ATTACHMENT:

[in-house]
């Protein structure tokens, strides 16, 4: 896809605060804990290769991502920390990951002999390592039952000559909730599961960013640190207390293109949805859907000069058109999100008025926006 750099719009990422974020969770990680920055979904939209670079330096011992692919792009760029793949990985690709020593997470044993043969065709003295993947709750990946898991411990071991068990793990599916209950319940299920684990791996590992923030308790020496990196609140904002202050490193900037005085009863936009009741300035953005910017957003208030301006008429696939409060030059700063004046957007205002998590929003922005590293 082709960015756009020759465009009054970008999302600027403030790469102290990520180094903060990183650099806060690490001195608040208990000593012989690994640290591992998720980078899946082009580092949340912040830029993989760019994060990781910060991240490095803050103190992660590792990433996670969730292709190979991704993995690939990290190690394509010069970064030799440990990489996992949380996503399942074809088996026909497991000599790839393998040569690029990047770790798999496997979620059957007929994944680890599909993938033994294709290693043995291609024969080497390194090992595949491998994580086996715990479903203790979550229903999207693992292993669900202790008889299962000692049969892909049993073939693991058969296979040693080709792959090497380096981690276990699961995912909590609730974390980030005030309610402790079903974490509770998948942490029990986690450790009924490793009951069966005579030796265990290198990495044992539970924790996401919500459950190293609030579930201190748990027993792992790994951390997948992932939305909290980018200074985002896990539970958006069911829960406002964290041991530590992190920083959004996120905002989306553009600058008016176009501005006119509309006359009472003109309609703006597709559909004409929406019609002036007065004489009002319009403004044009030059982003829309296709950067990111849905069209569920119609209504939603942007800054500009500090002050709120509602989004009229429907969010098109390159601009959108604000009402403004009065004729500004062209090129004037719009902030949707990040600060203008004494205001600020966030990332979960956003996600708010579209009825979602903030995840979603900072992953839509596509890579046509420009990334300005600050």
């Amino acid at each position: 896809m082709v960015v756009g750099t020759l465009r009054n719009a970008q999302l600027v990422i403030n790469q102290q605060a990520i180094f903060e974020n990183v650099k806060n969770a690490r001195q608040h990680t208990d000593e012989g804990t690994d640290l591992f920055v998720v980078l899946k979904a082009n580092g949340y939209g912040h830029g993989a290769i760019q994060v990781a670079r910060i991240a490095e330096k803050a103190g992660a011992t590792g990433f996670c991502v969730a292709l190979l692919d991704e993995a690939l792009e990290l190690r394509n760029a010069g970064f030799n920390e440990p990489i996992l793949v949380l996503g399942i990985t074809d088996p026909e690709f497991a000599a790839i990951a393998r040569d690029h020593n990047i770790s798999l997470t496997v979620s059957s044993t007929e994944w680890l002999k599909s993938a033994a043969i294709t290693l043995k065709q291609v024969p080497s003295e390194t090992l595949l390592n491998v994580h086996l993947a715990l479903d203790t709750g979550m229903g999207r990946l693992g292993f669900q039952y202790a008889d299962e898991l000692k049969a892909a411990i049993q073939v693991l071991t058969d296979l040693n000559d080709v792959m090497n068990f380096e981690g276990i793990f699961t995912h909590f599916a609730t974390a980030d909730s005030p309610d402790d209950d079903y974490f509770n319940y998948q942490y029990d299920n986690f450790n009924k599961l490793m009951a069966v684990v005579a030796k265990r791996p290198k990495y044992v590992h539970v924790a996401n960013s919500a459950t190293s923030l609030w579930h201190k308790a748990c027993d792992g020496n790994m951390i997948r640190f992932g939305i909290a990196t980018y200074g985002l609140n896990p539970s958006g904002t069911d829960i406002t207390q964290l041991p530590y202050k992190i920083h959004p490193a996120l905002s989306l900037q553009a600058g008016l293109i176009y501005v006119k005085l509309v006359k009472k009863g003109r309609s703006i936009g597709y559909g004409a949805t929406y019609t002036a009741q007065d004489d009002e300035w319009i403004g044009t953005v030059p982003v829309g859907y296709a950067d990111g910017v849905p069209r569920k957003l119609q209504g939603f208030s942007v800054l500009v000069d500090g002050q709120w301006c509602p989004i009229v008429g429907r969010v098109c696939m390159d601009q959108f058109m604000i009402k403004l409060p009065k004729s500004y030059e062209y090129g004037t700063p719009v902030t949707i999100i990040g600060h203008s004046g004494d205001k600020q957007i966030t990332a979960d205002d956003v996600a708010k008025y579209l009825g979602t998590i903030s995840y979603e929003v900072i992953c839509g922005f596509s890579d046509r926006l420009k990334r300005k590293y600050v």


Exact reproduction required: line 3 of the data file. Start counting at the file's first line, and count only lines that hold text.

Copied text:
């Amino acid at each position: 896809m082709v960015v756009g750099t020759l465009r009054n719009a970008q999302l600027v990422i403030n790469q102290q605060a990520i180094f903060e974020n990183v650099k806060n969770a690490r001195q608040h990680t208990d000593e012989g804990t690994d640290l591992f920055v998720v980078l899946k979904a082009n580092g949340y939209g912040h830029g993989a290769i760019q994060v990781a670079r910060i991240a490095e330096k803050a103190g992660a011992t590792g990433f996670c991502v969730a292709l190979l692919d991704e993995a690939l792009e990290l190690r394509n760029a010069g970064f030799n920390e440990p990489i996992l793949v949380l996503g399942i990985t074809d088996p026909e690709f497991a000599a790839i990951a393998r040569d690029h020593n990047i770790s798999l997470t496997v979620s059957s044993t007929e994944w680890l002999k599909s993938a033994a043969i294709t290693l043995k065709q291609v024969p080497s003295e390194t090992l595949l390592n491998v994580h086996l993947a715990l479903d203790t709750g979550m229903g999207r990946l693992g292993f669900q039952y202790a008889d299962e898991l000692k049969a892909a411990i049993q073939v693991l071991t058969d296979l040693n000559d080709v792959m090497n068990f380096e981690g276990i793990f699961t995912h909590f599916a609730t974390a980030d909730s005030p309610d402790d209950d079903y974490f509770n319940y998948q942490y029990d299920n986690f450790n009924k599961l490793m009951a069966v684990v005579a030796k265990r791996p290198k990495y044992v590992h539970v924790a996401n960013s919500a459950t190293s923030l609030w579930h201190k308790a748990c027993d792992g020496n790994m951390i997948r640190f992932g939305i909290a990196t980018y200074g985002l609140n896990p539970s958006g904002t069911d829960i406002t207390q964290l041991p530590y202050k992190i920083h959004p490193a996120l905002s989306l900037q553009a600058g008016l293109i176009y501005v006119k005085l509309v006359k009472k009863g003109r309609s703006i936009g597709y559909g004409a949805t929406y019609t002036a009741q007065d004489d009002e300035w319009i403004g044009t953005v030059p982003v829309g859907y296709a950067d990111g910017v849905p069209r569920k957003l119609q209504g939603f208030s942007v800054l500009v000069d500090g002050q709120w301006c509602p989004i009229v008429g429907r969010v098109c696939m390159d601009q959108f058109m604000i009402k403004l409060p009065k004729s500004y030059e062209y090129g004037t700063p719009v902030t949707i999100i990040g600060h203008s004046g004494d205001k600020q957007i966030t990332a979960d205002d956003v996600a708010k008025y579209l009825g979602t998590i903030s995840y979603e929003v900072i992953c839509g922005f596509s890579d046509r926006l420009k990334r300005k590293y600050v």